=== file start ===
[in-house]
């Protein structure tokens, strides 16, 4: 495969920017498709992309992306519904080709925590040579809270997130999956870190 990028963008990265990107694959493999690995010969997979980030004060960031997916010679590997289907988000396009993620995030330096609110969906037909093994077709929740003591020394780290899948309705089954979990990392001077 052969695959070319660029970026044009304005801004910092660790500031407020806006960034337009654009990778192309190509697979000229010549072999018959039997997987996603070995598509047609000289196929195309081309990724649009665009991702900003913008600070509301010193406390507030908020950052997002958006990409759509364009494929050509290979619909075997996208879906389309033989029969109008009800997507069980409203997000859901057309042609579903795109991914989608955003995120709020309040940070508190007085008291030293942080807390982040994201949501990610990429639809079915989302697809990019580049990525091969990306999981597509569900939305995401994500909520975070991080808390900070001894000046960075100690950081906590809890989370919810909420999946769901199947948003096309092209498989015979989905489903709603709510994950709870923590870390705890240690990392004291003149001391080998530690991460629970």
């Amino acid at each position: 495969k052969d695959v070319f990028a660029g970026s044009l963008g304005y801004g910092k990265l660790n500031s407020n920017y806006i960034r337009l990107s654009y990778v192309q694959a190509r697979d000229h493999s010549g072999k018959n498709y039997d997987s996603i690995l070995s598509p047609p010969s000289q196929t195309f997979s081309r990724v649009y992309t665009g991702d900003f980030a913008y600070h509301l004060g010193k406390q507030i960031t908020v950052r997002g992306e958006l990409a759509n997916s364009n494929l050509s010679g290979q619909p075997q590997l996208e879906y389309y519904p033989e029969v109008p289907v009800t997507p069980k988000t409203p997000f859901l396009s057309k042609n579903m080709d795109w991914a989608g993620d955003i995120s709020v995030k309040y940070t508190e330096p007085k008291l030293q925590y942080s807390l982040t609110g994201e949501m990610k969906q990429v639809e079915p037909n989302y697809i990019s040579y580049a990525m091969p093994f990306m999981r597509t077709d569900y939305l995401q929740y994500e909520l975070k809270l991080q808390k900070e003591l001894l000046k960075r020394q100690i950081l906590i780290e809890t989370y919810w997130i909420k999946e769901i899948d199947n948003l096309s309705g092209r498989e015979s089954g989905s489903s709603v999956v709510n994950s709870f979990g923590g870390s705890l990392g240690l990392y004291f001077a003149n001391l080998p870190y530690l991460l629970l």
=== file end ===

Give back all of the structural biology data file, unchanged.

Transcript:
[in-house]
């Protein structure tokens, strides 16, 4: 495969920017498709992309992306519904080709925590040579809270997130999956870190 990028963008990265990107694959493999690995010969997979980030004060960031997916010679590997289907988000396009993620995030330096609110969906037909093994077709929740003591020394780290899948309705089954979990990392001077 052969695959070319660029970026044009304005801004910092660790500031407020806006960034337009654009990778192309190509697979000229010549072999018959039997997987996603070995598509047609000289196929195309081309990724649009665009991702900003913008600070509301010193406390507030908020950052997002958006990409759509364009494929050509290979619909075997996208879906389309033989029969109008009800997507069980409203997000859901057309042609579903795109991914989608955003995120709020309040940070508190007085008291030293942080807390982040994201949501990610990429639809079915989302697809990019580049990525091969990306999981597509569900939305995401994500909520975070991080808390900070001894000046960075100690950081906590809890989370919810909420999946769901199947948003096309092209498989015979989905489903709603709510994950709870923590870390705890240690990392004291003149001391080998530690991460629970």
């Amino acid at each position: 495969k052969d695959v070319f990028a660029g970026s044009l963008g304005y801004g910092k990265l660790n500031s407020n920017y806006i960034r337009l990107s654009y990778v192309q694959a190509r697979d000229h493999s010549g072999k018959n498709y039997d997987s996603i690995l070995s598509p047609p010969s000289q196929t195309f997979s081309r990724v649009y992309t665009g991702d900003f980030a913008y600070h509301l004060g010193k406390q507030i960031t908020v950052r997002g992306e958006l990409a759509n997916s364009n494929l050509s010679g290979q619909p075997q590997l996208e879906y389309y519904p033989e029969v109008p289907v009800t997507p069980k988000t409203p997000f859901l396009s057309k042609n579903m080709d795109w991914a989608g993620d955003i995120s709020v995030k309040y940070t508190e330096p007085k008291l030293q925590y942080s807390l982040t609110g994201e949501m990610k969906q990429v639809e079915p037909n989302y697809i990019s040579y580049a990525m091969p093994f990306m999981r597509t077709d569900y939305l995401q929740y994500e909520l975070k809270l991080q808390k900070e003591l001894l000046k960075r020394q100690i950081l906590i780290e809890t989370y919810w997130i909420k999946e769901i899948d199947n948003l096309s309705g092209r498989e015979s089954g989905s489903s709603v999956v709510n994950s709870f979990g923590g870390s705890l990392g240690l990392y004291f001077a003149n001391l080998p870190y530690l991460l629970l």